by Damon Nomad
Rated: E · Short Story · Family · #2286533
A strange bit of comic karma resolves a family problem
| Cucumber Karma|
By Damon Nomad
A story about family life in the 1970s in middle America. A strange bit of comic karma resolves a family problem.
I was never deprived of anything of real importance as a child. A large family in the Midwest in a ranch house in the suburbs. We weren't poor, but we weren't rich. We always had food, electricity, heat, and clothes. Sometimes the clothes were hand-me-downs from friends or neighbors, the same as other people we knew. My parents tried to do things to save money, like a backyard garden or other DIY projects. One of my mother's budget-saving endeavors is the foundation for this story.
One summer, when I was around twelve years old, she came home from a sort of farmers market. She called the kids to the driveway to unload baskets of cucumbers from the station wagon. A lot of cucumbers and she had canning jars as well. I had never seen her can anything, I wasn't sure what it was all about but I knew she was up to something. When we came in from playing later, she announced to us she was making homemade pickles. Said we would not need to buy pickles for the next two years.
I'm guessing there were twenty large bottles of homemade pickles that she cooked up over the next few days. They were set aside for a few weeks to cure on the floor in the basement near the washing machine and dryer. That's where the next part of this small drama played out. My parents had upgraded the kitchen cabinets a few years earlier and the old ones lay in the basement, my father had promised to mount them in the basement for storage.
My mother started complaining about the cabinets and her prized pickles, just laying on the floor. This went on until the first jar of her delicious creation made its way to the dinner table. She was anxious to prove to my father just how valuable these little gherkins were. Complaining about the cabinets as she came up from the basement. I still remember the taste, it was horrible. My youngest brother spit his out onto the plate. My father frowned and mumbled something. My mother left the table in tears.
Days later on a Saturday morning, my father was in the basement putting two of those old cabinets up on the wall. A handyman he was not, it was not an attractive installation. That side of the basement was not finished. He hammered some scrap two-by-fours to a few floor beams. The two-by-fours came down a few feet against the wall. Two of the old cabinets were nailed to the makeshift studs. Then he loaded the jars into one of the cabinets, it was packed full. That evening at dinner, he told my mother the pickles probably just needed more time to cure. Suggested we wait a while before trying them again. My mother was pleased, the pickles were safely housed and my father had given her a vote of confidence. The unanswered and scary question, how long should they cure?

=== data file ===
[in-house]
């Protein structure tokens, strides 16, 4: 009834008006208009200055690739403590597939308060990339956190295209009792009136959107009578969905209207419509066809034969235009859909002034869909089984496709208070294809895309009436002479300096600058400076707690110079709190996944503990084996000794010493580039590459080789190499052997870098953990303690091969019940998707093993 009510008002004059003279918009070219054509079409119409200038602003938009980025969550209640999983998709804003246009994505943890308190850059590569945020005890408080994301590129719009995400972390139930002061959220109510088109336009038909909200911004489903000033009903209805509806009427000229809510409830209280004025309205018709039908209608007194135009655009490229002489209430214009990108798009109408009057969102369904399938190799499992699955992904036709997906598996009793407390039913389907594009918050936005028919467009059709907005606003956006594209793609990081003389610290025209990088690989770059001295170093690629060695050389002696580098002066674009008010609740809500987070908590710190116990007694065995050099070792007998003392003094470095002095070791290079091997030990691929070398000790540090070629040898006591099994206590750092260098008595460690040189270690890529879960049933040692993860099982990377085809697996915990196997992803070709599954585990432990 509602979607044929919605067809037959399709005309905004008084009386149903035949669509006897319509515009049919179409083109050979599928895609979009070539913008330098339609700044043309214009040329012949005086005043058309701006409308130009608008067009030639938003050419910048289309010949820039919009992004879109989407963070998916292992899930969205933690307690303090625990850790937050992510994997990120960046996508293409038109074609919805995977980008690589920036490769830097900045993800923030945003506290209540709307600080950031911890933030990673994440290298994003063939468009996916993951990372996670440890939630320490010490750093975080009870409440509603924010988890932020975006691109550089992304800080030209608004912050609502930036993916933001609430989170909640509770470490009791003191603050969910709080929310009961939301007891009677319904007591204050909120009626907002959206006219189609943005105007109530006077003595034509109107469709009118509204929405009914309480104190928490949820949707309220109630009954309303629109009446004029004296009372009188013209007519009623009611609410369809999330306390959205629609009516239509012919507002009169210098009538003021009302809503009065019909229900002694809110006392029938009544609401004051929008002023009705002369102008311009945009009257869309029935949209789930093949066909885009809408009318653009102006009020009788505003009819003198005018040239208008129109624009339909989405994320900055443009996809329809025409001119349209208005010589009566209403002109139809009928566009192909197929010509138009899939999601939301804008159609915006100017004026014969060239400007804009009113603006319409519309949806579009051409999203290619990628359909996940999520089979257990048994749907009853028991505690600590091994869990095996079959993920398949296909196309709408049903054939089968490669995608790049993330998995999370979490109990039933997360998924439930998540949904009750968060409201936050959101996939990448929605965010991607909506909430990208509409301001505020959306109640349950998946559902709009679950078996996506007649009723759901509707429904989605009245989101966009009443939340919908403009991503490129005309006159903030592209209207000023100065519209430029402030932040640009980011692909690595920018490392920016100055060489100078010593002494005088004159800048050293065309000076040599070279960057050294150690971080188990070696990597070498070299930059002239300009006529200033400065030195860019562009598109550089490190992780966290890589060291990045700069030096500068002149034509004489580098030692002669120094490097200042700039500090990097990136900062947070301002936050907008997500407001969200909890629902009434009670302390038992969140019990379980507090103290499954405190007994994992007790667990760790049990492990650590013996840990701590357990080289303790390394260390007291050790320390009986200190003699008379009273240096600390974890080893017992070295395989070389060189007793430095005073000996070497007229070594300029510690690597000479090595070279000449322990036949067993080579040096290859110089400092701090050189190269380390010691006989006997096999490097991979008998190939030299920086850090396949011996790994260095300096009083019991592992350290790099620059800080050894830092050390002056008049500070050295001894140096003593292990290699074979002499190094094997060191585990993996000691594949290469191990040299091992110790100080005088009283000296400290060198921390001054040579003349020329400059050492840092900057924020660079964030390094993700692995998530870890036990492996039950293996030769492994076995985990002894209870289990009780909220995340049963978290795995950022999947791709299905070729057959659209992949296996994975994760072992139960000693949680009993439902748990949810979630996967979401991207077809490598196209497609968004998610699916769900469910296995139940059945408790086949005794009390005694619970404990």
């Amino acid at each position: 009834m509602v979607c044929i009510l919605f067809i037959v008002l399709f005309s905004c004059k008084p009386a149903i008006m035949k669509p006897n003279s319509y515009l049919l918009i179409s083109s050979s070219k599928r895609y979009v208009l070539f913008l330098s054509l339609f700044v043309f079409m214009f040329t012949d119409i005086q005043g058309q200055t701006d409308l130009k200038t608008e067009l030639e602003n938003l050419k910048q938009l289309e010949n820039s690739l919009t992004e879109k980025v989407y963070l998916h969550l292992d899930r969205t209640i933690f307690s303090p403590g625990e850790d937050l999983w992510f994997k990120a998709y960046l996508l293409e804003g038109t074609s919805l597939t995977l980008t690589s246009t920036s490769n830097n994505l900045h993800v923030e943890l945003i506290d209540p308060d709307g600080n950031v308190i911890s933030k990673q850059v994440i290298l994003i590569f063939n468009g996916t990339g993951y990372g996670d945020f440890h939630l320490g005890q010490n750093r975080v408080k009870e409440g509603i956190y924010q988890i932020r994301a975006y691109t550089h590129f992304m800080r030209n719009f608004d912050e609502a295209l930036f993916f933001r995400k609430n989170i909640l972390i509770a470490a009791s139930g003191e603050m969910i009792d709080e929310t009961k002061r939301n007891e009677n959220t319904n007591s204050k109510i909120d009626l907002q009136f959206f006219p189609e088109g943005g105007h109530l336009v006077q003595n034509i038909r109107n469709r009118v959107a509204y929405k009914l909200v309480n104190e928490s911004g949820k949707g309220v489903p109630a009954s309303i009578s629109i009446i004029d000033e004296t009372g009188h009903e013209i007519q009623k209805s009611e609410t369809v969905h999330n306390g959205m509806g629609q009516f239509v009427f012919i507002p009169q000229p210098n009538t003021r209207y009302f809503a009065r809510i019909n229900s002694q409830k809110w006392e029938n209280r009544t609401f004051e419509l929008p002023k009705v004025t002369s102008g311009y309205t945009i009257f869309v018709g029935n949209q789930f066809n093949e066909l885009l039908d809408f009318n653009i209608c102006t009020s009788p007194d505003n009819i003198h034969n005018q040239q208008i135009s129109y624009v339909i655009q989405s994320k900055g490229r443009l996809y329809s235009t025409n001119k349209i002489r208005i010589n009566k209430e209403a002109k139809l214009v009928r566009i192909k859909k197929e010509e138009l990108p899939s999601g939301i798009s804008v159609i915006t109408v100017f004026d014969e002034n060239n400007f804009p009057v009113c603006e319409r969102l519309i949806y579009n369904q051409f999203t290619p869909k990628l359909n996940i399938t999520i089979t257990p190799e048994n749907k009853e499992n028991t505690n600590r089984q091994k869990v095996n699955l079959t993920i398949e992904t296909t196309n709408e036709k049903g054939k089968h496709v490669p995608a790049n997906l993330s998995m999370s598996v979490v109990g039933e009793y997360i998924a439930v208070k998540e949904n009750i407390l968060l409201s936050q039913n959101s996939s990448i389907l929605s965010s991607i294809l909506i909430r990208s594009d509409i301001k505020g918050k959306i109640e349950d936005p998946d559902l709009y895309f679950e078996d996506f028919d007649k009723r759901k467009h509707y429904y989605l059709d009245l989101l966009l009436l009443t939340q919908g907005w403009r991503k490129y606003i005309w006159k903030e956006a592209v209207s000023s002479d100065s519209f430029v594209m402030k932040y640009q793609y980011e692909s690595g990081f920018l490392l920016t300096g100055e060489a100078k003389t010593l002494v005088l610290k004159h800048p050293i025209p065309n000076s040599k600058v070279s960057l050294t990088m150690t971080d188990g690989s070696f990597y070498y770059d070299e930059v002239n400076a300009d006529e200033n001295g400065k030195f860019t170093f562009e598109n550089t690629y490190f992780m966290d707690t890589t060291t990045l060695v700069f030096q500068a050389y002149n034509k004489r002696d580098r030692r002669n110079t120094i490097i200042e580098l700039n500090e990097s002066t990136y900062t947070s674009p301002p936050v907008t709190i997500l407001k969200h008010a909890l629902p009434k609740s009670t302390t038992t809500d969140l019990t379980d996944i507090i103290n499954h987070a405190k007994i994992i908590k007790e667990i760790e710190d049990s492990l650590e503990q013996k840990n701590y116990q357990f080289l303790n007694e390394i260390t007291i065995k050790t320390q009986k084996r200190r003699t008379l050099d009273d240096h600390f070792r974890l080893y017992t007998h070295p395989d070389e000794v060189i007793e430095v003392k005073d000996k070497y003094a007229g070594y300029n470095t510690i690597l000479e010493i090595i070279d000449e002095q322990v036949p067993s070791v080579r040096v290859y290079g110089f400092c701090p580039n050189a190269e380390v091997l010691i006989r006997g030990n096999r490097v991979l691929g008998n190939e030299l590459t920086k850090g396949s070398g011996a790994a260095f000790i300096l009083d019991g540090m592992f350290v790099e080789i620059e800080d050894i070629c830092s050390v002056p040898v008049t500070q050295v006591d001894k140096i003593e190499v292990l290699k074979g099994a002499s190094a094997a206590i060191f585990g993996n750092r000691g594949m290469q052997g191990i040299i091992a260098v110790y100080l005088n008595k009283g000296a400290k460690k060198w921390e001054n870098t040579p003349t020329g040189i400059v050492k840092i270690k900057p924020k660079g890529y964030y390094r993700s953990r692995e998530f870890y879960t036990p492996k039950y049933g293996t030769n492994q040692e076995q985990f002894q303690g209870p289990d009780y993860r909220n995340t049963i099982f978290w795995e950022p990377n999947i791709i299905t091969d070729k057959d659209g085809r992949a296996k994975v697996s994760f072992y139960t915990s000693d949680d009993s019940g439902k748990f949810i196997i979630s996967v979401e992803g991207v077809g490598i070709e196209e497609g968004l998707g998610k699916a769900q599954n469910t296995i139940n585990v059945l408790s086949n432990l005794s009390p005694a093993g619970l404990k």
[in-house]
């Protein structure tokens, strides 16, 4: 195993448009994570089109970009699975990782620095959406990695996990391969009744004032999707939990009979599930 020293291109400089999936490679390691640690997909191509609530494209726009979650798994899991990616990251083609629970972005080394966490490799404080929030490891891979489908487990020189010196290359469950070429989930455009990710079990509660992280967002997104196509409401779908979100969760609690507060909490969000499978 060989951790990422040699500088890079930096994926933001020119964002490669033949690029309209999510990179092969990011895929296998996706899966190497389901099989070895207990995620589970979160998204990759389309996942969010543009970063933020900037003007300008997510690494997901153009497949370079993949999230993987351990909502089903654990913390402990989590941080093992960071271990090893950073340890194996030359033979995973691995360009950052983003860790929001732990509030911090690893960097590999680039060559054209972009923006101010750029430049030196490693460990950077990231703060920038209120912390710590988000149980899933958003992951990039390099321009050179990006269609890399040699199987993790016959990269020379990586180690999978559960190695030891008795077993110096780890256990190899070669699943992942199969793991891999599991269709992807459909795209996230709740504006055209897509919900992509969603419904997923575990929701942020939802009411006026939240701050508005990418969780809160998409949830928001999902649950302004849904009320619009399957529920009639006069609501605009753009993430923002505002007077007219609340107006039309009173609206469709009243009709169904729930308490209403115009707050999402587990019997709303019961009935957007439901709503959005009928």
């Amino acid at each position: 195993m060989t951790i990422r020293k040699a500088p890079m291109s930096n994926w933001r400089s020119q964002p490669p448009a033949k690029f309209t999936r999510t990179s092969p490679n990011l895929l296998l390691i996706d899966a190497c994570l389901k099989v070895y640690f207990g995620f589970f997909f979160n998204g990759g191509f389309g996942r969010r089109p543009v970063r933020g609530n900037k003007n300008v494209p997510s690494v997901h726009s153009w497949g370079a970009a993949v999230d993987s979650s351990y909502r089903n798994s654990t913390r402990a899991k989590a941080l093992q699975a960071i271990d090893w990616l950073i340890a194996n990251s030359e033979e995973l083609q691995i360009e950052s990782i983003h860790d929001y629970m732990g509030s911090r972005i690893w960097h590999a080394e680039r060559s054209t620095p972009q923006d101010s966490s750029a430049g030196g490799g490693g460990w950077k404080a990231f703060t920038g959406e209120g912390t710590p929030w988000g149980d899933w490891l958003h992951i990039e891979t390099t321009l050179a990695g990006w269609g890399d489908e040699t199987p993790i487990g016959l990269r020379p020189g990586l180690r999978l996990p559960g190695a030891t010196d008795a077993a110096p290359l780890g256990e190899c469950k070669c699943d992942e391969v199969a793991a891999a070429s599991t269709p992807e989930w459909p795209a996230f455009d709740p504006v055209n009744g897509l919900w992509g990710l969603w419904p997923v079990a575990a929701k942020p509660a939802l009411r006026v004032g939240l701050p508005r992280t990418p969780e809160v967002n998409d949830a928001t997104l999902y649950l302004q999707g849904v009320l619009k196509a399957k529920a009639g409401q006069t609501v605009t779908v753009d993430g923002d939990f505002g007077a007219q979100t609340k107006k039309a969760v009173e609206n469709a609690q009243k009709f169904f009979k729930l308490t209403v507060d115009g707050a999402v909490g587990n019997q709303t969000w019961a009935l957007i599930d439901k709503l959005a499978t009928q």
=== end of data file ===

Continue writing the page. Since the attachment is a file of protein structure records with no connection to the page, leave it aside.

The threat of the pickles returning to the dinner table hung in the air every day around supper time. A week or two later my mother dispatched me to the basement to retrieve a jar of pickles for dinner, the time had come. We each cautiously nibbled away, they had not gotten any better. Possibly even worse as the foul juice had completely saturated the cucumbers. Everyone was quiet. Moments later there was a short high pitched creak from the basement, then another creak lasting a little bit longer. Then a massive crash and the sounds of breaking glass.
My father led the charge with a trail of kids in pursuit. Broken glass from shattered pickle jars and the contents covered the concrete floor. The heavy load of the pickle jars had been pulling on the nails in the back of the cabinet. The cabinets should have been mounted to the studs with screws. The squeals we heard were made by the nails at the top pulling through the two-by-fours. The cabinet tilted forward, the doors flew open and pickles crashed to the ground.
My father cleaned up the mess, and nothing more was said about the pickles. My mother never made them again. Years later I wondered had my father really been such a poor carpenter or was it a brilliantly conceived plot to destroy the toxic foodstuff. It was either that or some sort of karma rewarding his good deed and sparing us all from two years of kerosene cucumbers. It became a family legend decades later. Even my mother would laugh when one of us would tell it at a family gathering.